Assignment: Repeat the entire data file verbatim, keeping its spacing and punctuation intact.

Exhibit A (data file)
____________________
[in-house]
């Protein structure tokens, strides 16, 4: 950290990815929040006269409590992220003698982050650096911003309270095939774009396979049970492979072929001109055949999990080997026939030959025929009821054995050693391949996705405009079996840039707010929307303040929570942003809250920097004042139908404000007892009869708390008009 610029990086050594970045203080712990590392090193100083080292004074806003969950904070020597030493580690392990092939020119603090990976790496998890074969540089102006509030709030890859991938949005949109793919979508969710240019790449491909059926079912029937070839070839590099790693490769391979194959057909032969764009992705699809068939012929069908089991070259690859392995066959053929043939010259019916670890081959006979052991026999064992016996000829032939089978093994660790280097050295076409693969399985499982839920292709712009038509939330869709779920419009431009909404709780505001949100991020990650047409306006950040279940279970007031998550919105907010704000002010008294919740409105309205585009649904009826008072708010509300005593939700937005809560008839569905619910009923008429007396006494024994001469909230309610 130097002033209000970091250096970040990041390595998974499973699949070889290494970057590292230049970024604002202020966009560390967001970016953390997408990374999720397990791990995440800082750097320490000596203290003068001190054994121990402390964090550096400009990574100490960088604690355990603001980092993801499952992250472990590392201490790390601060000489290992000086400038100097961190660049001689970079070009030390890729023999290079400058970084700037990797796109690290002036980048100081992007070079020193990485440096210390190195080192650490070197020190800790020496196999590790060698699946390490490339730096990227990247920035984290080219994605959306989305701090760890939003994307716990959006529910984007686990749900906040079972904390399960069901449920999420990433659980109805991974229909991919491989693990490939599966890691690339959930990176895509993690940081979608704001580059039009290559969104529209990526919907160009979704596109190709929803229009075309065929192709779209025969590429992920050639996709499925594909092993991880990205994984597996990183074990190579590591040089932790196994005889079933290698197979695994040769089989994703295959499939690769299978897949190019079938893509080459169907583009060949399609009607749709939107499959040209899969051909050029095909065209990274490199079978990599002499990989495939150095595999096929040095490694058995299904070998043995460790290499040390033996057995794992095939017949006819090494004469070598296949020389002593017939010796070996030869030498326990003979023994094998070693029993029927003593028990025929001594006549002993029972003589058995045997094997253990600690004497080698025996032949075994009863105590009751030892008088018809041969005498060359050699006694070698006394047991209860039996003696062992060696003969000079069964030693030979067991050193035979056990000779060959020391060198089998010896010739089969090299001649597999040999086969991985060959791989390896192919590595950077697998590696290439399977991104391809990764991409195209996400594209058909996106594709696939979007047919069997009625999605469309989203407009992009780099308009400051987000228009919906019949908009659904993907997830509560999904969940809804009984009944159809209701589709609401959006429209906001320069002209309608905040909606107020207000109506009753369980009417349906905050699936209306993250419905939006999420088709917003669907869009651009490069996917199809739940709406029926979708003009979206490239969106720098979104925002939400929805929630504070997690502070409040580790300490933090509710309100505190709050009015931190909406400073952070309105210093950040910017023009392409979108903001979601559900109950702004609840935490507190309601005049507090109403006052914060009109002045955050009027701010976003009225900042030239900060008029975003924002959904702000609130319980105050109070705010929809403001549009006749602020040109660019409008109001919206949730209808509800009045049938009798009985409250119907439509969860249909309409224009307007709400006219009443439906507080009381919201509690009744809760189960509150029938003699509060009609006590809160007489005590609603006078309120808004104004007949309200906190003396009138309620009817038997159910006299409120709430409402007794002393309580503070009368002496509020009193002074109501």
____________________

[in-house]
């Protein structure tokens, strides 16, 4: 950290990815929040006269409590992220003698982050650096911003309270095939774009396979049970492979072929001109055949999990080997026939030959025929009821054995050693391949996705405009079996840039707010929307303040929570942003809250920097004042139908404000007892009869708390008009 610029990086050594970045203080712990590392090193100083080292004074806003969950904070020597030493580690392990092939020119603090990976790496998890074969540089102006509030709030890859991938949005949109793919979508969710240019790449491909059926079912029937070839070839590099790693490769391979194959057909032969764009992705699809068939012929069908089991070259690859392995066959053929043939010259019916670890081959006979052991026999064992016996000829032939089978093994660790280097050295076409693969399985499982839920292709712009038509939330869709779920419009431009909404709780505001949100991020990650047409306006950040279940279970007031998550919105907010704000002010008294919740409105309205585009649904009826008072708010509300005593939700937005809560008839569905619910009923008429007396006494024994001469909230309610 130097002033209000970091250096970040990041390595998974499973699949070889290494970057590292230049970024604002202020966009560390967001970016953390997408990374999720397990791990995440800082750097320490000596203290003068001190054994121990402390964090550096400009990574100490960088604690355990603001980092993801499952992250472990590392201490790390601060000489290992000086400038100097961190660049001689970079070009030390890729023999290079400058970084700037990797796109690290002036980048100081992007070079020193990485440096210390190195080192650490070197020190800790020496196999590790060698699946390490490339730096990227990247920035984290080219994605959306989305701090760890939003994307716990959006529910984007686990749900906040079972904390399960069901449920999420990433659980109805991974229909991919491989693990490939599966890691690339959930990176895509993690940081979608704001580059039009290559969104529209990526919907160009979704596109190709929803229009075309065929192709779209025969590429992920050639996709499925594909092993991880990205994984597996990183074990190579590591040089932790196994005889079933290698197979695994040769089989994703295959499939690769299978897949190019079938893509080459169907583009060949399609009607749709939107499959040209899969051909050029095909065209990274490199079978990599002499990989495939150095595999096929040095490694058995299904070998043995460790290499040390033996057995794992095939017949006819090494004469070598296949020389002593017939010796070996030869030498326990003979023994094998070693029993029927003593028990025929001594006549002993029972003589058995045997094997253990600690004497080698025996032949075994009863105590009751030892008088018809041969005498060359050699006694070698006394047991209860039996003696062992060696003969000079069964030693030979067991050193035979056990000779060959020391060198089998010896010739089969090299001649597999040999086969991985060959791989390896192919590595950077697998590696290439399977991104391809990764991409195209996400594209058909996106594709696939979007047919069997009625999605469309989203407009992009780099308009400051987000228009919906019949908009659904993907997830509560999904969940809804009984009944159809209701589709609401959006429209906001320069002209309608905040909606107020207000109506009753369980009417349906905050699936209306993250419905939006999420088709917003669907869009651009490069996917199809739940709406029926979708003009979206490239969106720098979104925002939400929805929630504070997690502070409040580790300490933090509710309100505190709050009015931190909406400073952070309105210093950040910017023009392409979108903001979601559900109950702004609840935490507190309601005049507090109403006052914060009109002045955050009027701010976003009225900042030239900060008029975003924002959904702000609130319980105050109070705010929809403001549009006749602020040109660019409008109001919206949730209808509800009045049938009798009985409250119907439509969860249909309409224009307007709400006219009443439906507080009381919201509690009744809760189960509150029938003699509060009609006590809160007489005590609603006078309120808004104004007949309200906190003396009138309620009817038997159910006299409120709430409402007794002393309580503070009368002496509020009193002074109501």